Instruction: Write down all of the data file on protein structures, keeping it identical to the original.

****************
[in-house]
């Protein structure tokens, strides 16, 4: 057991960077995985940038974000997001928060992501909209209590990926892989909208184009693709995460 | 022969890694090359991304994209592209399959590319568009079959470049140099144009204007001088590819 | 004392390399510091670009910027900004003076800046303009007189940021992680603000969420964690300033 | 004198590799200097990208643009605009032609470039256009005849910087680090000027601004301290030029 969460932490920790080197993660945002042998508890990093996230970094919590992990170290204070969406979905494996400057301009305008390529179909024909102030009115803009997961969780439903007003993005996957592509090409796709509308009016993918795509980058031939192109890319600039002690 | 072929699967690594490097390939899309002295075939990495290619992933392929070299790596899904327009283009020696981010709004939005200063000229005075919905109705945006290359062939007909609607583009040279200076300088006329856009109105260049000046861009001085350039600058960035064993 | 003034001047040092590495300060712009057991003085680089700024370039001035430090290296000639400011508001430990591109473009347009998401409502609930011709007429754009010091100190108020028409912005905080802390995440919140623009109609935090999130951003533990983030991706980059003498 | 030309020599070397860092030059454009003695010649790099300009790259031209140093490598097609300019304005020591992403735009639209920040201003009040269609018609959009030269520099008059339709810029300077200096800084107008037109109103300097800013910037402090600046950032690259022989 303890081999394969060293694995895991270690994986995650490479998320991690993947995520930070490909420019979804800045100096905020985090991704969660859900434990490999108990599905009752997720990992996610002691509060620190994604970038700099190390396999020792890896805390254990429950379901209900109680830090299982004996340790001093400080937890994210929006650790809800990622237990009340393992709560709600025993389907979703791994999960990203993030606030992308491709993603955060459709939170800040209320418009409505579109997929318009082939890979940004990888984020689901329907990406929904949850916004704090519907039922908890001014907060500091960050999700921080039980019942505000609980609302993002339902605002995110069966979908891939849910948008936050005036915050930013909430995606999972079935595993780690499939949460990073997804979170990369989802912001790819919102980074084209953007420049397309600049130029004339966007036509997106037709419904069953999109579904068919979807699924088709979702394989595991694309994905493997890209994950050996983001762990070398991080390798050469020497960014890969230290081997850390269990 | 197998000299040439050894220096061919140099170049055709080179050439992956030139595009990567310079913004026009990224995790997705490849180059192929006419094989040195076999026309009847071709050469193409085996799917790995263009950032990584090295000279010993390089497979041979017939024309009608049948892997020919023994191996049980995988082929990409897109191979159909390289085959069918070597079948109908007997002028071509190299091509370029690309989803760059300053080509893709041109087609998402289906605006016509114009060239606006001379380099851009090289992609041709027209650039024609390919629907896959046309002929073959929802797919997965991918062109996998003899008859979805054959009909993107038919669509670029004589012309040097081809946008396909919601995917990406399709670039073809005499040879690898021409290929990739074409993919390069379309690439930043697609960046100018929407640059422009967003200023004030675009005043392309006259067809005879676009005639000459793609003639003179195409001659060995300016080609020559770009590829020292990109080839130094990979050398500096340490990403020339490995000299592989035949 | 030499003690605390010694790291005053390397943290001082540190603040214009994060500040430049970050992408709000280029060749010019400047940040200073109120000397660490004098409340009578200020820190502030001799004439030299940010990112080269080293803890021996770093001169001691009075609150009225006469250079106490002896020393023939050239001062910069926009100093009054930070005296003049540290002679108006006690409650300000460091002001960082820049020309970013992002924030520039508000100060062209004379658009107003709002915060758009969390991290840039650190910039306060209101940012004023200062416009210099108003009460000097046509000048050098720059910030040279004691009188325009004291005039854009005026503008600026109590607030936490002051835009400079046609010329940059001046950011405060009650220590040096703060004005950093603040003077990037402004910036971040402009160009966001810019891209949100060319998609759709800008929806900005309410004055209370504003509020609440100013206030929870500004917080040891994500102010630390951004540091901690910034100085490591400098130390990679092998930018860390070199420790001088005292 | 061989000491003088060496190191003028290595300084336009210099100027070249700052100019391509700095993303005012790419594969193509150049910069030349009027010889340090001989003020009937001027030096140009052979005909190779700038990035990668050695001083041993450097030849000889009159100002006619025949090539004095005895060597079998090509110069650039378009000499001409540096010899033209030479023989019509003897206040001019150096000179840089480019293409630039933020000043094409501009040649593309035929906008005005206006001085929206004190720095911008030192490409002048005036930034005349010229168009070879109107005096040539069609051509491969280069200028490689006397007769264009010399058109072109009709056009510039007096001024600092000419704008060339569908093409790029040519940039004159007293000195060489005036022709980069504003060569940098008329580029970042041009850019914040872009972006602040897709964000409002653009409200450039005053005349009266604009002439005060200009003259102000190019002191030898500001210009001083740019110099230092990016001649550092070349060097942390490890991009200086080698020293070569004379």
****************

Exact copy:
[in-house]
């Protein structure tokens, strides 16, 4: 057991960077995985940038974000997001928060992501909209209590990926892989909208184009693709995460 | 022969890694090359991304994209592209399959590319568009079959470049140099144009204007001088590819 | 004392390399510091670009910027900004003076800046303009007189940021992680603000969420964690300033 | 004198590799200097990208643009605009032609470039256009005849910087680090000027601004301290030029 969460932490920790080197993660945002042998508890990093996230970094919590992990170290204070969406979905494996400057301009305008390529179909024909102030009115803009997961969780439903007003993005996957592509090409796709509308009016993918795509980058031939192109890319600039002690 | 072929699967690594490097390939899309002295075939990495290619992933392929070299790596899904327009283009020696981010709004939005200063000229005075919905109705945006290359062939007909609607583009040279200076300088006329856009109105260049000046861009001085350039600058960035064993 | 003034001047040092590495300060712009057991003085680089700024370039001035430090290296000639400011508001430990591109473009347009998401409502609930011709007429754009010091100190108020028409912005905080802390995440919140623009109609935090999130951003533990983030991706980059003498 | 030309020599070397860092030059454009003695010649790099300009790259031209140093490598097609300019304005020591992403735009639209920040201003009040269609018609959009030269520099008059339709810029300077200096800084107008037109109103300097800013910037402090600046950032690259022989 303890081999394969060293694995895991270690994986995650490479998320991690993947995520930070490909420019979804800045100096905020985090991704969660859900434990490999108990599905009752997720990992996610002691509060620190994604970038700099190390396999020792890896805390254990429950379901209900109680830090299982004996340790001093400080937890994210929006650790809800990622237990009340393992709560709600025993389907979703791994999960990203993030606030992308491709993603955060459709939170800040209320418009409505579109997929318009082939890979940004990888984020689901329907990406929904949850916004704090519907039922908890001014907060500091960050999700921080039980019942505000609980609302993002339902605002995110069966979908891939849910948008936050005036915050930013909430995606999972079935595993780690499939949460990073997804979170990369989802912001790819919102980074084209953007420049397309600049130029004339966007036509997106037709419904069953999109579904068919979807699924088709979702394989595991694309994905493997890209994950050996983001762990070398991080390798050469020497960014890969230290081997850390269990 | 197998000299040439050894220096061919140099170049055709080179050439992956030139595009990567310079913004026009990224995790997705490849180059192929006419094989040195076999026309009847071709050469193409085996799917790995263009950032990584090295000279010993390089497979041979017939024309009608049948892997020919023994191996049980995988082929990409897109191979159909390289085959069918070597079948109908007997002028071509190299091509370029690309989803760059300053080509893709041109087609998402289906605006016509114009060239606006001379380099851009090289992609041709027209650039024609390919629907896959046309002929073959929802797919997965991918062109996998003899008859979805054959009909993107038919669509670029004589012309040097081809946008396909919601995917990406399709670039073809005499040879690898021409290929990739074409993919390069379309690439930043697609960046100018929407640059422009967003200023004030675009005043392309006259067809005879676009005639000459793609003639003179195409001659060995300016080609020559770009590829020292990109080839130094990979050398500096340490990403020339490995000299592989035949 | 030499003690605390010694790291005053390397943290001082540190603040214009994060500040430049970050992408709000280029060749010019400047940040200073109120000397660490004098409340009578200020820190502030001799004439030299940010990112080269080293803890021996770093001169001691009075609150009225006469250079106490002896020393023939050239001062910069926009100093009054930070005296003049540290002679108006006690409650300000460091002001960082820049020309970013992002924030520039508000100060062209004379658009107003709002915060758009969390991290840039650190910039306060209101940012004023200062416009210099108003009460000097046509000048050098720059910030040279004691009188325009004291005039854009005026503008600026109590607030936490002051835009400079046609010329940059001046950011405060009650220590040096703060004005950093603040003077990037402004910036971040402009160009966001810019891209949100060319998609759709800008929806900005309410004055209370504003509020609440100013206030929870500004917080040891994500102010630390951004540091901690910034100085490591400098130390990679092998930018860390070199420790001088005292 | 061989000491003088060496190191003028290595300084336009210099100027070249700052100019391509700095993303005012790419594969193509150049910069030349009027010889340090001989003020009937001027030096140009052979005909190779700038990035990668050695001083041993450097030849000889009159100002006619025949090539004095005895060597079998090509110069650039378009000499001409540096010899033209030479023989019509003897206040001019150096000179840089480019293409630039933020000043094409501009040649593309035929906008005005206006001085929206004190720095911008030192490409002048005036930034005349010229168009070879109107005096040539069609051509491969280069200028490689006397007769264009010399058109072109009709056009510039007096001024600092000419704008060339569908093409790029040519940039004159007293000195060489005036022709980069504003060569940098008329580029970042041009850019914040872009972006602040897709964000409002653009409200450039005053005349009266604009002439005060200009003259102000190019002191030898500001210009001083740019110099230092990016001649550092070349060097942390490890991009200086080698020293070569004379």